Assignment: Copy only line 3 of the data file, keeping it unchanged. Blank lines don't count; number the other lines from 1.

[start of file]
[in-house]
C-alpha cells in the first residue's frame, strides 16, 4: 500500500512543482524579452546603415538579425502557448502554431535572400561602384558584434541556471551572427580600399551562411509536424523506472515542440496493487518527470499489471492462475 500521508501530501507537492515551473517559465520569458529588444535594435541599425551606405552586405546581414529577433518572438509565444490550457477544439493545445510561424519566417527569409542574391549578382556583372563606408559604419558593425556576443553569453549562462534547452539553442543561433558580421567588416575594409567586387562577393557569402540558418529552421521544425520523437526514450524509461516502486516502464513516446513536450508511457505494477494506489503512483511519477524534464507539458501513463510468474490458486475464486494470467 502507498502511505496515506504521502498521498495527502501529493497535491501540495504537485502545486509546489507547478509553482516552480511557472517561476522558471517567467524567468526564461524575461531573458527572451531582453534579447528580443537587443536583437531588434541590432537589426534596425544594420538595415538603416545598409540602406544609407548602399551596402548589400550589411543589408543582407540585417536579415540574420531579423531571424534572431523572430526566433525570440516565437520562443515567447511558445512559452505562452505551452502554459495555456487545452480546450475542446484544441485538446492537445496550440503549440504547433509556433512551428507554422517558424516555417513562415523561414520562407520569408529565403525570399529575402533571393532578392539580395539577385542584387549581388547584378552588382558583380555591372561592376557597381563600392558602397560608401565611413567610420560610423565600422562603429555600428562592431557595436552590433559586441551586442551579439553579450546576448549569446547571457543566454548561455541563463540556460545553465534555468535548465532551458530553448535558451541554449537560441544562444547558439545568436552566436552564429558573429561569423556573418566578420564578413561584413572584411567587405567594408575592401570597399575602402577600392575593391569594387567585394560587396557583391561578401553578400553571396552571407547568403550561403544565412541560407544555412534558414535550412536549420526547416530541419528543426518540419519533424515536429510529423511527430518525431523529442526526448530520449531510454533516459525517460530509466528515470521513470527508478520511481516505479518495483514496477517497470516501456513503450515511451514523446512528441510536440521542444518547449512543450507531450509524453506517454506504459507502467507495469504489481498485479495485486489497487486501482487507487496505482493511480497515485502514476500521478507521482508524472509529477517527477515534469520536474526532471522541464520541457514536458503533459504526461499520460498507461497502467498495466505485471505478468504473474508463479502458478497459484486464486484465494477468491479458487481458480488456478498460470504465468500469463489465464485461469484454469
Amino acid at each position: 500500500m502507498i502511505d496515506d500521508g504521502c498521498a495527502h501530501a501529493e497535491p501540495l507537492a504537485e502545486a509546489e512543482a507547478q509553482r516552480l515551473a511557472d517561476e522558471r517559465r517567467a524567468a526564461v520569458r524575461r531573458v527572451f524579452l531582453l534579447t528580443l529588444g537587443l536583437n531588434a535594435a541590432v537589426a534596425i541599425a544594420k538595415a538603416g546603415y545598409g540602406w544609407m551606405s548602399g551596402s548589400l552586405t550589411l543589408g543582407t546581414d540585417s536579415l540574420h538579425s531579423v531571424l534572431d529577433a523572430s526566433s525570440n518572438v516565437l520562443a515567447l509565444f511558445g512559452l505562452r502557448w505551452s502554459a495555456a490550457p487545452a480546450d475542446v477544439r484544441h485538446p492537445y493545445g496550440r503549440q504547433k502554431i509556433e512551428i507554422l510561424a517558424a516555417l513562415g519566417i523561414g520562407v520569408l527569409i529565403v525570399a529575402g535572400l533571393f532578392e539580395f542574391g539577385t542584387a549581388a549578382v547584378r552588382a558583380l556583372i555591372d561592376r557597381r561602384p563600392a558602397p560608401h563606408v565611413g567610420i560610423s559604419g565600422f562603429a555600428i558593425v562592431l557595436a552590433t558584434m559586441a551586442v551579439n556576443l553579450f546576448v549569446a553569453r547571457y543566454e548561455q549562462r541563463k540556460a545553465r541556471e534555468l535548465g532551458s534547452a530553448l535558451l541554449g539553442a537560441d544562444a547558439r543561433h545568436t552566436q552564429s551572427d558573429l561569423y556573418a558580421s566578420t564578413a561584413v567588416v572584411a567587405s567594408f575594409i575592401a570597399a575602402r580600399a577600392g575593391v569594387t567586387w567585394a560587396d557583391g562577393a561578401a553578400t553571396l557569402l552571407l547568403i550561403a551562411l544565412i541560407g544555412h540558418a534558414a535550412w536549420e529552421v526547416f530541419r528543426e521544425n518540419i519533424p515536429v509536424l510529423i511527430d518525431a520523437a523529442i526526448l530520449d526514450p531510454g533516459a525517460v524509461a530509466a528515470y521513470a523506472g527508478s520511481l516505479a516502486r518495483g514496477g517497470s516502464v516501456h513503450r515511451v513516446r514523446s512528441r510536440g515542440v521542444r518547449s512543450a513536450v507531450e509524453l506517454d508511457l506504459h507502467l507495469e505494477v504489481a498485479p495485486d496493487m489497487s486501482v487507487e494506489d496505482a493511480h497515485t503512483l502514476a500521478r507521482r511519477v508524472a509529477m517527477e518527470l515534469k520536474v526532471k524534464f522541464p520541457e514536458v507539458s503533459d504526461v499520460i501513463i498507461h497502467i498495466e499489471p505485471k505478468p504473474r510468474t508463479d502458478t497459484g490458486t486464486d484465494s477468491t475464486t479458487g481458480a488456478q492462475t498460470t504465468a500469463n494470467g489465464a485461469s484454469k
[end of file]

Amino acid at each position: 500500500m502507498i502511505d496515506d500521508g504521502c498521498a495527502h501530501a501529493e497535491p501540495l507537492a504537485e502545486a509546489e512543482a507547478q509553482r516552480l515551473a511557472d517561476e522558471r517559465r517567467a524567468a526564461v520569458r524575461r531573458v527572451f524579452l531582453l534579447t528580443l529588444g537587443l536583437n531588434a535594435a541590432v537589426a534596425i541599425a544594420k538595415a538603416g546603415y545598409g540602406w544609407m551606405s548602399g551596402s548589400l552586405t550589411l543589408g543582407t546581414d540585417s536579415l540574420h538579425s531579423v531571424l534572431d529577433a523572430s526566433s525570440n518572438v516565437l520562443a515567447l509565444f511558445g512559452l505562452r502557448w505551452s502554459a495555456a490550457p487545452a480546450d475542446v477544439r484544441h485538446p492537445y493545445g496550440r503549440q504547433k502554431i509556433e512551428i507554422l510561424a517558424a516555417l513562415g519566417i523561414g520562407v520569408l527569409i529565403v525570399a529575402g535572400l533571393f532578392e539580395f542574391g539577385t542584387a549581388a549578382v547584378r552588382a558583380l556583372i555591372d561592376r557597381r561602384p563600392a558602397p560608401h563606408v565611413g567610420i560610423s559604419g565600422f562603429a555600428i558593425v562592431l557595436a552590433t558584434m559586441a551586442v551579439n556576443l553579450f546576448v549569446a553569453r547571457y543566454e548561455q549562462r541563463k540556460a545553465r541556471e534555468l535548465g532551458s534547452a530553448l535558451l541554449g539553442a537560441d544562444a547558439r543561433h545568436t552566436q552564429s551572427d558573429l561569423y556573418a558580421s566578420t564578413a561584413v567588416v572584411a567587405s567594408f575594409i575592401a570597399a575602402r580600399a577600392g575593391v569594387t567586387w567585394a560587396d557583391g562577393a561578401a553578400t553571396l557569402l552571407l547568403i550561403a551562411l544565412i541560407g544555412h540558418a534558414a535550412w536549420e529552421v526547416f530541419r528543426e521544425n518540419i519533424p515536429v509536424l510529423i511527430d518525431a520523437a523529442i526526448l530520449d526514450p531510454g533516459a525517460v524509461a530509466a528515470y521513470a523506472g527508478s520511481l516505479a516502486r518495483g514496477g517497470s516502464v516501456h513503450r515511451v513516446r514523446s512528441r510536440g515542440v521542444r518547449s512543450a513536450v507531450e509524453l506517454d508511457l506504459h507502467l507495469e505494477v504489481a498485479p495485486d496493487m489497487s486501482v487507487e494506489d496505482a493511480h497515485t503512483l502514476a500521478r507521482r511519477v508524472a509529477m517527477e518527470l515534469k520536474v526532471k524534464f522541464p520541457e514536458v507539458s503533459d504526461v499520460i501513463i498507461h497502467i498495466e499489471p505485471k505478468p504473474r510468474t508463479d502458478t497459484g490458486t486464486d484465494s477468491t475464486t479458487g481458480a488456478q492462475t498460470t504465468a500469463n494470467g489465464a485461469s484454469k